Planning for What's Next in Mobile Content

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BEST PRACTICES SERIES

Article ImageForget the car keys, jewelry, wallet, purse, reading glasses, or watch. In 2015, the most indispensable personal item you cannot afford to leave behind on the nightstand when you get up in the morning is obvious: It's your mobile device-your invaluable lifeline linking you to the wider connected world--which serves as a virtual Swiss army knife, modern-day magic wand, and tireless secretary.

To appreciate how pervasive mobile use has become in our lives, consider the results of a Pew Research Center study of American adults published earlier this year. Sixty-four percent of those surveyed own some kind of smartphone (up from 35% in spring 2011), and 79% and 77%, respectively, say their smartphone makes them feel productive and happy. Additionally, respondents indicated they use their smartphones to do the following:

  • Text message-97%
  • Access the internet-89%
  • Send /receive email-88%
  • Engage in social networking-about 74%
  • Watch videos-about 51%

With this increased reliance on smartphones, tablets, smartwatches, and various wearables comes increased pressure on industry players to deliver the cyber goods that consumers are clamoring for on their portables.

Marketers and content providers especially need to keep their fingers on the pulse of the latest trends and technologies, lest they be crushed by the stampeding mass that could suddenly break in a different direction at any time. Because let's face it: Today, consumers-not content-are king, and they expect to be treated like royalty, with a rich array of apps, articles, promotions, posts, tweets, texts, videos, and other short-attention-span-geared features at their fingertips.

Monitoring Mobile Movement

As mobile devices have become more sophisticated, so has the type of content users expect to have on them. Mobile users want high-quality and engaging experiences. If you don't give it to them, they can easily find an alternative site, app, or service that will.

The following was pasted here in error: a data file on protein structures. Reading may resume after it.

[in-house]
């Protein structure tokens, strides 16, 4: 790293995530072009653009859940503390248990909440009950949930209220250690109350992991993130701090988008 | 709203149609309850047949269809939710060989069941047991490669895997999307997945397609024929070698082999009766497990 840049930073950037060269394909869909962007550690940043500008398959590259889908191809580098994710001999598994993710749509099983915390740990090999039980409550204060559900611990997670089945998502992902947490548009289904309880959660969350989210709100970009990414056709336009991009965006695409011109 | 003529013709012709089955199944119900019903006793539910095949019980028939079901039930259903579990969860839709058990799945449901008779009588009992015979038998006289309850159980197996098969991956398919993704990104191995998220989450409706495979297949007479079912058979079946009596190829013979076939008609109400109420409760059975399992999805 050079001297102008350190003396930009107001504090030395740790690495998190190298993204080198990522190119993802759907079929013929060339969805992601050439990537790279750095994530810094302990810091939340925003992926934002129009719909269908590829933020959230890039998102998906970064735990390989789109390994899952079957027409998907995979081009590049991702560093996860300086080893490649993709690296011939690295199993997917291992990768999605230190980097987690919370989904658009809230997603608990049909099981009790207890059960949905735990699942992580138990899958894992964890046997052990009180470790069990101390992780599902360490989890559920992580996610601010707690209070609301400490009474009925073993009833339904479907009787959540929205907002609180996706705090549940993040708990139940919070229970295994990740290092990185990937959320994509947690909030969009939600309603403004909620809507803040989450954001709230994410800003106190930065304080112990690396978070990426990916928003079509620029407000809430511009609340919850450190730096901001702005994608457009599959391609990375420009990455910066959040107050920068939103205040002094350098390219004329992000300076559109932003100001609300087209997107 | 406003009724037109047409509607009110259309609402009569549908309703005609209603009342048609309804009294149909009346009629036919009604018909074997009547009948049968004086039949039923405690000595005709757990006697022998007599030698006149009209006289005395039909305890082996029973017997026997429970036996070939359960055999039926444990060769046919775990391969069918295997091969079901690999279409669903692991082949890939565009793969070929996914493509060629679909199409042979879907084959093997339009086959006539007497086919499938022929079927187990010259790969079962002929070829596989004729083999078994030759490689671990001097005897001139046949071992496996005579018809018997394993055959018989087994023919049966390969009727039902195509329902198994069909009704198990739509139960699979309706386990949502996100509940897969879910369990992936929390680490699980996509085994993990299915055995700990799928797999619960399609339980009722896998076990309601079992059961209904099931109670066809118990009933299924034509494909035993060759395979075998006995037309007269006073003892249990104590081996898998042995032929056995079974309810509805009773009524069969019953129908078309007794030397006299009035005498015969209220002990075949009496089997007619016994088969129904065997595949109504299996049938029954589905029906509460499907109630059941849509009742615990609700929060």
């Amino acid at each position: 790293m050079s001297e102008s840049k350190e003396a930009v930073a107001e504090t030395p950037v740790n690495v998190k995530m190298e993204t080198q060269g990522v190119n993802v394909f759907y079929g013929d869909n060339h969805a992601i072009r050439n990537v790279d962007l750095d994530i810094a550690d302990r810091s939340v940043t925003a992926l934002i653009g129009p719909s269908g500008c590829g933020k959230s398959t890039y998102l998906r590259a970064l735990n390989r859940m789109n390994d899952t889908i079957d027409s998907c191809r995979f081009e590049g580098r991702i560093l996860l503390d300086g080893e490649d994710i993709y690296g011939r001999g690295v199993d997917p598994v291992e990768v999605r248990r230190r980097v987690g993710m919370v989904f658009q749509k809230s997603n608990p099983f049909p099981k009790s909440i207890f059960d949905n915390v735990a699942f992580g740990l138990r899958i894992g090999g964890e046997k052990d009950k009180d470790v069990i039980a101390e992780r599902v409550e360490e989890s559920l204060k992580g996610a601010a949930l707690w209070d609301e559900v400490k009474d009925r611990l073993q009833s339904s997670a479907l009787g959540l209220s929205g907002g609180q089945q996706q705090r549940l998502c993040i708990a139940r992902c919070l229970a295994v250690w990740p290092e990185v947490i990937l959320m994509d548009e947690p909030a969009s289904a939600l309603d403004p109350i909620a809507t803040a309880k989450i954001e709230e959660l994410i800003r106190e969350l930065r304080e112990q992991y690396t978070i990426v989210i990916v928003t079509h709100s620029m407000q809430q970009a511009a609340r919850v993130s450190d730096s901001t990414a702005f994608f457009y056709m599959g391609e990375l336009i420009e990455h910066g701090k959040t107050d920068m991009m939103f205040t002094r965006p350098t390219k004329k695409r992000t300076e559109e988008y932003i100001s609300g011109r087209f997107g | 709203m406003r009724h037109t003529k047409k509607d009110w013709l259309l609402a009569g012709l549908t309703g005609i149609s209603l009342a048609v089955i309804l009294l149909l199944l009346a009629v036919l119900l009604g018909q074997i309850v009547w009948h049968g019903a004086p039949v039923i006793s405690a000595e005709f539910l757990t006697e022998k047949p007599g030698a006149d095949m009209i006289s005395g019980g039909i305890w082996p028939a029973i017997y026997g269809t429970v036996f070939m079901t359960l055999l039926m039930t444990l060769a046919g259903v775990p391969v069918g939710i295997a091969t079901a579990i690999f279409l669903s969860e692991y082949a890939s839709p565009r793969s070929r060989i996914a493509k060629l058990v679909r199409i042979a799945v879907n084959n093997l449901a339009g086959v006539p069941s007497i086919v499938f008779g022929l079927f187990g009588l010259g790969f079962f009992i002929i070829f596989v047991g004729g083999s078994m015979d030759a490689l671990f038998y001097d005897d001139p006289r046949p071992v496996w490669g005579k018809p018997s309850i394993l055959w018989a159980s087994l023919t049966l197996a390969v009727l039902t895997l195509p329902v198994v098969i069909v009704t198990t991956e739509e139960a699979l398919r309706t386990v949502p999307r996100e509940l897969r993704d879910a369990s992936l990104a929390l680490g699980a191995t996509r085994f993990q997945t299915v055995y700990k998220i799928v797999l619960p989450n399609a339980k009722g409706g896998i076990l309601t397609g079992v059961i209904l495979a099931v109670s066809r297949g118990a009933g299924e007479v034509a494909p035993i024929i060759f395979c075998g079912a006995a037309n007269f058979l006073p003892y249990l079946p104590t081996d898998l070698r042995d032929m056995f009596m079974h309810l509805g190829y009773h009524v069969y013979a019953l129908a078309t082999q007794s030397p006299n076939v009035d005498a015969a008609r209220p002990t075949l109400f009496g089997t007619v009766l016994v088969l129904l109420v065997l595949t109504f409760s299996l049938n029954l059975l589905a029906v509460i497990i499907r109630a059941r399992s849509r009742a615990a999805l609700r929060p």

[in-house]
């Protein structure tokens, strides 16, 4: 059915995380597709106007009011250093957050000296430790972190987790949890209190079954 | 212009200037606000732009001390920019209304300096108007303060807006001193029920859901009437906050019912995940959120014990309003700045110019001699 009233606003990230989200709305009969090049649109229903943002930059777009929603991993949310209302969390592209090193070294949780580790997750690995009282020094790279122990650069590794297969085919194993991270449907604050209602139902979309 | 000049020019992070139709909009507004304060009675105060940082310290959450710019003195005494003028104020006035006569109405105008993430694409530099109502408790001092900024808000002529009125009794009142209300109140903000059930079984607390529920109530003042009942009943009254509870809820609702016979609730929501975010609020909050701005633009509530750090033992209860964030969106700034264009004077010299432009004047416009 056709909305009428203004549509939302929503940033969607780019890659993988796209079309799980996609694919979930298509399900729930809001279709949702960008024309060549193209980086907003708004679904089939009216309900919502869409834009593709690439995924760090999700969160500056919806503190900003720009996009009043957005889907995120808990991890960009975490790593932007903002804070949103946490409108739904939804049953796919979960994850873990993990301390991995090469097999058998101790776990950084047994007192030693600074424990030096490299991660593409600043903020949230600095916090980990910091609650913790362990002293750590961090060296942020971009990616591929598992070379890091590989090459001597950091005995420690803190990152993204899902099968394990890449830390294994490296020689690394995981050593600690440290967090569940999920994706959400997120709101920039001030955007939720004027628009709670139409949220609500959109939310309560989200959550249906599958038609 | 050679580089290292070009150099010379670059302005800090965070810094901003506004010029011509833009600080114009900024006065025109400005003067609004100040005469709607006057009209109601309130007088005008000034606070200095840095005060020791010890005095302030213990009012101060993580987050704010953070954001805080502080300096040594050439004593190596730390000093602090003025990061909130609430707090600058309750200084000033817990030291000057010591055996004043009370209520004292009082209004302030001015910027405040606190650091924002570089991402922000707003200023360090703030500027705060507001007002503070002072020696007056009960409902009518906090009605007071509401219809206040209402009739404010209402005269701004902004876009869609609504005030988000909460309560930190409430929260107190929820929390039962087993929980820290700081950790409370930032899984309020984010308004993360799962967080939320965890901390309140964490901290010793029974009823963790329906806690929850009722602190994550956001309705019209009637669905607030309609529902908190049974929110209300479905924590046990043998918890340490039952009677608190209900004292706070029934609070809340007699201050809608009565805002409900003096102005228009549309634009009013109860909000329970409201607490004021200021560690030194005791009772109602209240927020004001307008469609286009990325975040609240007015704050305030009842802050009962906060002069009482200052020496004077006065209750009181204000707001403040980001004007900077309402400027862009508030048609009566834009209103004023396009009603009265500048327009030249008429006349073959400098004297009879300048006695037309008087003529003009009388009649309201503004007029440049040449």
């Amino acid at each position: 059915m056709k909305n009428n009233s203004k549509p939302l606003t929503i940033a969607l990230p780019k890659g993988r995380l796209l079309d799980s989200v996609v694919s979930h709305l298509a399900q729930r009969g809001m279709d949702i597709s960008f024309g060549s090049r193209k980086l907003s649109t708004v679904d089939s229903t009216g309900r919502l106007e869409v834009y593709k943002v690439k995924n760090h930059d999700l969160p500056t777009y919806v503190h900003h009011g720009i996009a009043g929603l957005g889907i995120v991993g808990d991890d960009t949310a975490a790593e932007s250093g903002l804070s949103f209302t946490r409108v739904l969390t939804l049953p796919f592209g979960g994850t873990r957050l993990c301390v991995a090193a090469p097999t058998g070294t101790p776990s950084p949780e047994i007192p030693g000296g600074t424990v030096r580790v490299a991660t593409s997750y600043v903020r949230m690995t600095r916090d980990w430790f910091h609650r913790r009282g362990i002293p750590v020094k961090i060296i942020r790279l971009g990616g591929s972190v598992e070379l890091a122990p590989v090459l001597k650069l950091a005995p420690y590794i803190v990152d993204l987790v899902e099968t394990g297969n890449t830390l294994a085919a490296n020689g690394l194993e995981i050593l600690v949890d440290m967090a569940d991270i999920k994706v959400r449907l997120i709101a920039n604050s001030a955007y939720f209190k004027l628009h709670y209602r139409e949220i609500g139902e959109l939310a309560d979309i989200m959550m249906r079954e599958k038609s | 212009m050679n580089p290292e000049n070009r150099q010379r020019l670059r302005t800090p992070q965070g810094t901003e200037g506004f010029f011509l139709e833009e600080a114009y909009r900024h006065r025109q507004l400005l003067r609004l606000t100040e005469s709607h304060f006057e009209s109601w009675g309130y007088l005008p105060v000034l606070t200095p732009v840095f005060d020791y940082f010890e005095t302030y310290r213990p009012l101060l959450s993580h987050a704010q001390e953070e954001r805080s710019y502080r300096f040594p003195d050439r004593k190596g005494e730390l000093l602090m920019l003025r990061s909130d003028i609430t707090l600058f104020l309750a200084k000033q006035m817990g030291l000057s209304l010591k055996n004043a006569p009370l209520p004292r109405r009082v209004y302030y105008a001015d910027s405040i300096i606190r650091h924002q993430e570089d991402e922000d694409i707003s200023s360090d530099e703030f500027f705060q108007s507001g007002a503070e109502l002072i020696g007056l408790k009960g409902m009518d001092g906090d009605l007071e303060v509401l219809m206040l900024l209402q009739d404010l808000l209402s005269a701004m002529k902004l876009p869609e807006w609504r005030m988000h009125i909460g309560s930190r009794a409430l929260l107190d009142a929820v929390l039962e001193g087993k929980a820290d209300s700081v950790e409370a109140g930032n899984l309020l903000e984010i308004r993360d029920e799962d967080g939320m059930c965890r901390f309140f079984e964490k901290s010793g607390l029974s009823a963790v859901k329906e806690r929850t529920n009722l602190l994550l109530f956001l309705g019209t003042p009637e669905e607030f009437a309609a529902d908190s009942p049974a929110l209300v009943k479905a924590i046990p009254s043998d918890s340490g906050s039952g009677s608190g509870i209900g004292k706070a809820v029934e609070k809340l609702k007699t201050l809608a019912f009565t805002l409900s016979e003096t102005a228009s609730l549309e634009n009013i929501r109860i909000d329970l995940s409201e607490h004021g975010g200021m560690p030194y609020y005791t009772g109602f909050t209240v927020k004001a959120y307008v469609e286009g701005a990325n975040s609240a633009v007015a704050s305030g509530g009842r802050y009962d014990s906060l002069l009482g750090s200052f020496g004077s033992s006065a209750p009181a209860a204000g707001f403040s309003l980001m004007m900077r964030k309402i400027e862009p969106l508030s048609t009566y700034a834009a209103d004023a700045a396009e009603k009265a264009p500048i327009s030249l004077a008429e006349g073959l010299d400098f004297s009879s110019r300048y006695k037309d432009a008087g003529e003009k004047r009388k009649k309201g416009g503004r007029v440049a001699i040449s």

Indeed, the mobile content game has radically changed in a short amount of time, and you can't afford to be playing catch-up, says Linda Crowe, VP of digital marketing solutions at Brightcove. "As consumers increasingly look to their mobile device for practically everything, marketers need to make sure their content is optimized with the quick-moving mobile audience in mind. This means giving them the type of content they want-like video-and ensuring that content can be easily viewed on a mobile device," Crowe says.

Bart De Pelsmaeker, CEO of Readz, agrees. "While we've seen a dramatic rise over the last few years in the use of mobile devices to access videos, images, and text, not many companies have made the appropriate adjustments to their content to ensure that it is delivered to their customers in a seamless way on the devices of their choice," says De Pelsmaeker. "Many people search elsewhere when they come across content that isn't optimized for their device, and this behavior is not going to change." Thankfully, mobile content has shifted away from an earlier "website" mentality.

"The prevailing thought was, ‘Just make your website smaller-that is what people want with their mobile devices.' It turns out that premise was wrong, and focused applications that can provide a contextually relevant experience have won the day," says Alex Muller, CEO of GPShopper. "The consumer favors these applications because they are built for the unique environment of the mobile device. They interact with the camera, for instance, to scan bar codes or take pictures of checks."

Furthermore, as devices become more similar to mini-computers than just mobile phones, they are providing capabilities and connection speeds similar to desktops and laptops. "Screen sizes are getting bigger, allowing users to do more for longer periods of time," says David Calabrese, president of STRV. "In addition, having access to cloud-based tools removes the need for traditional devices that require large downloads."

What's more, he says, hardware and storage on devices now match some laptops, and processing is often faster on some of the more powerful devices today than the laptops we purchased just a year or 2 ago.

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